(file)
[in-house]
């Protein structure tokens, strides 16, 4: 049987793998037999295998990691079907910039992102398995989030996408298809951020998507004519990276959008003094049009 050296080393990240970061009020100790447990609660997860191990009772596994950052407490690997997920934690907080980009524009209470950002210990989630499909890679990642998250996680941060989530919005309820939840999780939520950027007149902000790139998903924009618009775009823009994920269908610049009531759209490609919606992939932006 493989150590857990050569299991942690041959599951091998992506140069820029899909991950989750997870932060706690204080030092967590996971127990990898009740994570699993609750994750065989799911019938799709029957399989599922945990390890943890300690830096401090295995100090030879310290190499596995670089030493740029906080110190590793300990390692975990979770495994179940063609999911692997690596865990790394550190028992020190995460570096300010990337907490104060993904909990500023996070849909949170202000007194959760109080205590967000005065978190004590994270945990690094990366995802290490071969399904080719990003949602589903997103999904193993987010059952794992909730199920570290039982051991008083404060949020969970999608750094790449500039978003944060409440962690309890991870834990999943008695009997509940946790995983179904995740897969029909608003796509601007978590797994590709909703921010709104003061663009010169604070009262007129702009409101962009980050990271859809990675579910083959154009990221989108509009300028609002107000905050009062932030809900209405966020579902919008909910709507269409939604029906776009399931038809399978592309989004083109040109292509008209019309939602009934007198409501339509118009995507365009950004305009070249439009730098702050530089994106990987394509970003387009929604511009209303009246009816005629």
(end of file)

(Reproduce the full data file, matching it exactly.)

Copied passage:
[in-house]
């Protein structure tokens, strides 16, 4: 049987793998037999295998990691079907910039992102398995989030996408298809951020998507004519990276959008003094049009 050296080393990240970061009020100790447990609660997860191990009772596994950052407490690997997920934690907080980009524009209470950002210990989630499909890679990642998250996680941060989530919005309820939840999780939520950027007149902000790139998903924009618009775009823009994920269908610049009531759209490609919606992939932006 493989150590857990050569299991942690041959599951091998992506140069820029899909991950989750997870932060706690204080030092967590996971127990990898009740994570699993609750994750065989799911019938799709029957399989599922945990390890943890300690830096401090295995100090030879310290190499596995670089030493740029906080110190590793300990390692975990979770495994179940063609999911692997690596865990790394550190028992020190995460570096300010990337907490104060993904909990500023996070849909949170202000007194959760109080205590967000005065978190004590994270945990690094990366995802290490071969399904080719990003949602589903997103999904193993987010059952794992909730199920570290039982051991008083404060949020969970999608750094790449500039978003944060409440962690309890991870834990999943008695009997509940946790995983179904995740897969029909608003796509601007978590797994590709909703921010709104003061663009010169604070009262007129702009409101962009980050990271859809990675579910083959154009990221989108509009300028609002107000905050009062932030809900209405966020579902919008909910709507269409939604029906776009399931038809399978592309989004083109040109292509008209019309939602009934007198409501339509118009995507365009950004305009070249439009730098702050530089994106990987394509970003387009929604511009209303009246009816005629």